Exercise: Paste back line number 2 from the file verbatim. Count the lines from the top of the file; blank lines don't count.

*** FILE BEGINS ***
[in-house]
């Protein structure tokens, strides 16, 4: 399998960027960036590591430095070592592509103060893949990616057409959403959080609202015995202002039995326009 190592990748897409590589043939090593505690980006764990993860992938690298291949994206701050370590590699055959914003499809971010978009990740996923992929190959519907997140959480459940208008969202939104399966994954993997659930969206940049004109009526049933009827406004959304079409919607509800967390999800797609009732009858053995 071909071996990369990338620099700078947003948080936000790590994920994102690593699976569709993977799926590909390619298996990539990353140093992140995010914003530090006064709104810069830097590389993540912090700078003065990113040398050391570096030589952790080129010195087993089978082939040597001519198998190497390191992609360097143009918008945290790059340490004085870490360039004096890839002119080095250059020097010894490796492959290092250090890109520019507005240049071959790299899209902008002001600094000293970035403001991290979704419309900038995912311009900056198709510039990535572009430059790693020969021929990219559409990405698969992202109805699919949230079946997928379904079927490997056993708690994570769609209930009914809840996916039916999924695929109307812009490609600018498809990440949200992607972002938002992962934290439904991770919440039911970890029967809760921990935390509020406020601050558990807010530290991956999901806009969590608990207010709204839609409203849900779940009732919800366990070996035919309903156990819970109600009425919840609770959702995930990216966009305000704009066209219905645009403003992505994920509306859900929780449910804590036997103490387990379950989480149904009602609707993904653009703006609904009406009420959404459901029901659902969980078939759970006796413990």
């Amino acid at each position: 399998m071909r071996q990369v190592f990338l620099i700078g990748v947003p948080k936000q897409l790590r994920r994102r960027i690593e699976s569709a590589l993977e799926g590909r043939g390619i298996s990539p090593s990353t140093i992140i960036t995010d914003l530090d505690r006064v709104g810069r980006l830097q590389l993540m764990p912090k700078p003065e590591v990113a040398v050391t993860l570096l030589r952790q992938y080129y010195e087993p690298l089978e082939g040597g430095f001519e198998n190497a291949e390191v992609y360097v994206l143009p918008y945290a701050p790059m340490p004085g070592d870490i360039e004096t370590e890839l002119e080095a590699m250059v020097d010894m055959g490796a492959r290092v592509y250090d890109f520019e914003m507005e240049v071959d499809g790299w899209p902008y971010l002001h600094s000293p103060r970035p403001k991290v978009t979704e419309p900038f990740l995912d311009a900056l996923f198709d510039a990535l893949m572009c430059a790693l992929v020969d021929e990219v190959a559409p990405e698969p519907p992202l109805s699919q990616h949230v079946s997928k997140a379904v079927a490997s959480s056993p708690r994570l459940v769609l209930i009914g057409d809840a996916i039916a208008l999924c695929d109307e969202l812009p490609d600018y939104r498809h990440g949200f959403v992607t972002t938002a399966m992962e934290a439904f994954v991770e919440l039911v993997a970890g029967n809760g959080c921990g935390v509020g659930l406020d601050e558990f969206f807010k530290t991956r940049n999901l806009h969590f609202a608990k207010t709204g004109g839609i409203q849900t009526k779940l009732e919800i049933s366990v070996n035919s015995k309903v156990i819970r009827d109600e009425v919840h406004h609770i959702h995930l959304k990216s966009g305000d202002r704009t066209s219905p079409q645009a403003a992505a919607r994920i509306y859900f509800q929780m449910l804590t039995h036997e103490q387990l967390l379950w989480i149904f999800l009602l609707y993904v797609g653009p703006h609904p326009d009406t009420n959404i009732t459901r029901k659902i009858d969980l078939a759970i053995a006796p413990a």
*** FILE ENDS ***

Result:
């Protein structure tokens, strides 16, 4: 399998960027960036590591430095070592592509103060893949990616057409959403959080609202015995202002039995326009 190592990748897409590589043939090593505690980006764990993860992938690298291949994206701050370590590699055959914003499809971010978009990740996923992929190959519907997140959480459940208008969202939104399966994954993997659930969206940049004109009526049933009827406004959304079409919607509800967390999800797609009732009858053995 071909071996990369990338620099700078947003948080936000790590994920994102690593699976569709993977799926590909390619298996990539990353140093992140995010914003530090006064709104810069830097590389993540912090700078003065990113040398050391570096030589952790080129010195087993089978082939040597001519198998190497390191992609360097143009918008945290790059340490004085870490360039004096890839002119080095250059020097010894490796492959290092250090890109520019507005240049071959790299899209902008002001600094000293970035403001991290979704419309900038995912311009900056198709510039990535572009430059790693020969021929990219559409990405698969992202109805699919949230079946997928379904079927490997056993708690994570769609209930009914809840996916039916999924695929109307812009490609600018498809990440949200992607972002938002992962934290439904991770919440039911970890029967809760921990935390509020406020601050558990807010530290991956999901806009969590608990207010709204839609409203849900779940009732919800366990070996035919309903156990819970109600009425919840609770959702995930990216966009305000704009066209219905645009403003992505994920509306859900929780449910804590036997103490387990379950989480149904009602609707993904653009703006609904009406009420959404459901029901659902969980078939759970006796413990």